Author Kao Kalia Yang’s father has been a farmer, a refugee, a machinist. But in a book about his life, Yang elevated his true vocation — poet.

Soon, his story will be an opera.

The Minnesota Opera announced Monday that it’s creating a youth opera based on “The Song Poet,” Yang’s acclaimed 2017 memoir about her father, Bee Yang, who composed and sang songs about life and politics, love and family.

It’s the first time a Hmong story will be translated to the operatic stage, Yang said.

“I wrote the ‘Song Poet’ knowing my father’s story was the stuff of great art,” the St. Paul writer said by phone.

The book follows a young boy whose father dies, who grows up in a warn-torn country, who tries to find the place his father was buried. The tale begins in Laos, moves to a refugee camp in Thailand, then makes its way to Minnesota. “This is incredibly operatic,” she said, “dramatic and beautiful.”

For its Project Opera, a youth vocal training program, the Minnesota Opera is scouting for stories that connect with young audiences and reflect the Twin Cities community, said Jamie Andrews, the company’s chief learning officer. When he sat down with “The Song Poet,” he knew it would make an incredible opera.

“Kalia’s writing is just so lyrical and beautiful — so singable,” Andrews said. “I instantly knew this was it.”

The Minnesota Opera is nationally known for launching new works. “The Song Poet” becomes the third opera commissioned for Project Opera, which will premiere it at the Lab Theater in Minneapolis in 2021. Theater Mu founder Rick Shiomi will direct. New York City composer Nkeiru Okoye will write the score. Okoye and Minnesota playwright and performer Katie Ka Vang will pen the libretto.

Crafting this opera, the team must “proceed very carefully,” Yang said. She knows of just one Hmong trained opera singer, and there are few Hmong kids studying the form.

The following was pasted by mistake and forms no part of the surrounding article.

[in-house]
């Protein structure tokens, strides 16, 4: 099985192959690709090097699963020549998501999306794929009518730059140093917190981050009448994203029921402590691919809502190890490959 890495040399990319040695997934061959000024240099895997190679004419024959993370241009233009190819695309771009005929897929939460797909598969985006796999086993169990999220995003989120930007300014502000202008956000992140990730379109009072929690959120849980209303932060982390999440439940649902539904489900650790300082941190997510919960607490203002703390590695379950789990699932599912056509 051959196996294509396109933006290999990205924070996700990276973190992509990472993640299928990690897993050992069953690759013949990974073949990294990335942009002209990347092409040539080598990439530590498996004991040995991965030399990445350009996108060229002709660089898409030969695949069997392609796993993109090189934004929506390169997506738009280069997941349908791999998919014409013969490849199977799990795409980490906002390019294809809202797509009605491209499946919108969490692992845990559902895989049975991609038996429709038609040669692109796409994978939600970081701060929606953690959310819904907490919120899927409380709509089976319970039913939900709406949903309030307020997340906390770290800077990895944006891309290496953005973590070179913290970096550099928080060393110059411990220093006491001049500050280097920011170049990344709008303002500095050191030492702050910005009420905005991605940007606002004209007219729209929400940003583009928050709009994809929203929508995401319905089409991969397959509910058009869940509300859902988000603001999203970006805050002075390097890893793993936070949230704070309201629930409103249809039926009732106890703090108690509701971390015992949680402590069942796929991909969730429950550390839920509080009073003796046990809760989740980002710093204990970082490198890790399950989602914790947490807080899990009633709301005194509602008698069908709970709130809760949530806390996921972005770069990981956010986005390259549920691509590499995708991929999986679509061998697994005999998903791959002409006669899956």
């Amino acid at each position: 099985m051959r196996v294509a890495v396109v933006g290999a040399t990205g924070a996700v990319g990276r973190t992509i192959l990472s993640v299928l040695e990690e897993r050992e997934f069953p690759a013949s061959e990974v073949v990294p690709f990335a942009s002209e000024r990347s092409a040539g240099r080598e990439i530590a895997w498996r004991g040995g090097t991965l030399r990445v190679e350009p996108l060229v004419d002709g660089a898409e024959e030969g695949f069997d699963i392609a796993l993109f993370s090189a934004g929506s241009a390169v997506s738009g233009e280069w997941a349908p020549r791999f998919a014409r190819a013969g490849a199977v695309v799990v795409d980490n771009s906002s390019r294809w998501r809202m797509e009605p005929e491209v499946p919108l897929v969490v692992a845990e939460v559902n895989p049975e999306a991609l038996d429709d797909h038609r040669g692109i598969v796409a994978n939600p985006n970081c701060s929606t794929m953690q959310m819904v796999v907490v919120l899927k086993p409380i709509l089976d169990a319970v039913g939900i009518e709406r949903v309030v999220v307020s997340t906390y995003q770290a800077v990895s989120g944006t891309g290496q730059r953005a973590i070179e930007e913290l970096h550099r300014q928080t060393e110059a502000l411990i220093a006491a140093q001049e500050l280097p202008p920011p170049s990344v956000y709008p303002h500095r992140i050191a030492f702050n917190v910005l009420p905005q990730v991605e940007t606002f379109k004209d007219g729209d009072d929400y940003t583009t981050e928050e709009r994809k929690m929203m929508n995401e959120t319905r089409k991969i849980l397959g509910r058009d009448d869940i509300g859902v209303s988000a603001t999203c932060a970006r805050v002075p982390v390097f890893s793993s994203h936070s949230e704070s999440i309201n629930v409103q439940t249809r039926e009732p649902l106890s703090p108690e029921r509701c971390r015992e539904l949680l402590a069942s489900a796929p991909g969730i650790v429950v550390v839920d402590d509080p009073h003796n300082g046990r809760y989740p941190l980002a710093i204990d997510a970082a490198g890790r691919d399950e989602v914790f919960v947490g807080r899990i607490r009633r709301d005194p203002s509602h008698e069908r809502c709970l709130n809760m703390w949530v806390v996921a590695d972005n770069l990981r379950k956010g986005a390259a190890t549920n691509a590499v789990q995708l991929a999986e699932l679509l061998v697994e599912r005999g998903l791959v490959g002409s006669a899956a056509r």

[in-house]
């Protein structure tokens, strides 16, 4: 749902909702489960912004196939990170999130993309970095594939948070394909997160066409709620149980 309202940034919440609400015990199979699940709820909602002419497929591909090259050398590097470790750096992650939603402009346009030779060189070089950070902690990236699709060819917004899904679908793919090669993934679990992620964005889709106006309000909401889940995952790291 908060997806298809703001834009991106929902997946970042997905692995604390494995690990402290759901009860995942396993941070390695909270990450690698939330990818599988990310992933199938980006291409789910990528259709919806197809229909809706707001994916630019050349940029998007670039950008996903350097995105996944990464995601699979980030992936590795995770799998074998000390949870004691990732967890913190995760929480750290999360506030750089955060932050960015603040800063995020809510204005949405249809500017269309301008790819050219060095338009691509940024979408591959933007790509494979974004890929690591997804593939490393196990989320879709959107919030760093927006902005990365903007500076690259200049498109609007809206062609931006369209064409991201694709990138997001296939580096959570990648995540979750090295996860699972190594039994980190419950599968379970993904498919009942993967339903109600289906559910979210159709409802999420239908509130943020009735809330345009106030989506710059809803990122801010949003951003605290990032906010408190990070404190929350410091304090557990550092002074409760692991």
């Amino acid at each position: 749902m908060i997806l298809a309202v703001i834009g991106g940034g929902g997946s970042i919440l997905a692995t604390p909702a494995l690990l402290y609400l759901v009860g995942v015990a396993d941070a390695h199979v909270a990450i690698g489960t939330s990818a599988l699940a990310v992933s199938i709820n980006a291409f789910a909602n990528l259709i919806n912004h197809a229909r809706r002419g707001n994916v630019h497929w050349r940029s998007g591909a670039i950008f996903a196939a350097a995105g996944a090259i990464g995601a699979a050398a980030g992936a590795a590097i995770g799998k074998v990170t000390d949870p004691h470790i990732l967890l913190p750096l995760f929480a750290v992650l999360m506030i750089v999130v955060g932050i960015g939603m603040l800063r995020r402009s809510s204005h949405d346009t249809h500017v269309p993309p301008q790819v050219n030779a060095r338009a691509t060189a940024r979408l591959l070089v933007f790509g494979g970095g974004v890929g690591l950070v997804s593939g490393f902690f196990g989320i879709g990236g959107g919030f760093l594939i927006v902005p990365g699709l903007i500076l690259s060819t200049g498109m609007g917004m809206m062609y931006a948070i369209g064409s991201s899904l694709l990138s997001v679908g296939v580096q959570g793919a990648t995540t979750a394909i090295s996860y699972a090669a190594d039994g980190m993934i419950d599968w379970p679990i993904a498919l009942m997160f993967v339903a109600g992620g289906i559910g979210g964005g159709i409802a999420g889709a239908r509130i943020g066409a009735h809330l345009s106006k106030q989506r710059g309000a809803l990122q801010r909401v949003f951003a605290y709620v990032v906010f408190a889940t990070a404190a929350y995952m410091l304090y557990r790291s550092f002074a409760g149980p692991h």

How can this story be staged in a way that accurately reflects Hmong culture? she wonders. “How do you do this without going to ‘yellow face?’ [casting a white performer in an Asian role]. How do you do this honoring the heart and the home that has built me?

“We’re making history. I’m cognizant of this. So there are many things running through my head. But I think I listened to what was in my heart. And that was the opportunity to see my father’s story translated onto the stage, something that neither he nor I ever dared to dream of.”

Bee Yang has performed traditional song poetry, or kwv txhiaj, since he was 12 years old, becoming a keeper of Hmong history. “When I began singing song poetry I discovered I could share our stories of hurt and sorrow, of missing and despair, of anger and betrayal,” he said in the book.

This daughter’s telling of his story — and how it shaped her own — won the Minnesota Book Award for memoir and creative nonfiction. The 39-year-old author and Harding High School graduate is best known for her 2008 book “The LateHomecomer: A Hmong Family Memoir,” which nabbed two Minnesota Book Awards. After graduating from Carleton College, Yang earned an MFA in creative nonfiction at Columbia University.

The Minnesota Opera plans to bring “The Song Poet” to other stages, Andrews said. “Do we go over to Harding High School? Or to St. Paul? Elsewhere in Minnesota?” With plans for a small cast and limited technical demands, he said “the piece is being constructed in a way that hopefully other groups can pick it up and perform it.”

To ensure that the cast is diverse, the opera company will reach into the Hmong-American community, Andrews said. It’s working with the Saint Paul Music Academy and talking with Theater Mu, an Asian-American troupe. “It’s not just a Hmong cast,” Andrews said. “But we’re doing some strategies already now for 2021, to build those connections and find those kids.”

Yang can’t wait for Hmong young people to see the opera.

When Yang was young, she took the occasional field trip to the Ordway or the Guthrie. “You’d go in knowing that you’d be entering into a different culture,” she said. “I couldn’t have imagined, as a child, walking into a place and seeing something from the Hmong story represented.

“I hope that for those young Hmong people who get to see this, it opens up possibilities for them. Not just Hmong — but all refugee children... I want them to understand that we can make history, too. That it doesn’t have to be very big or very loud to be very important.”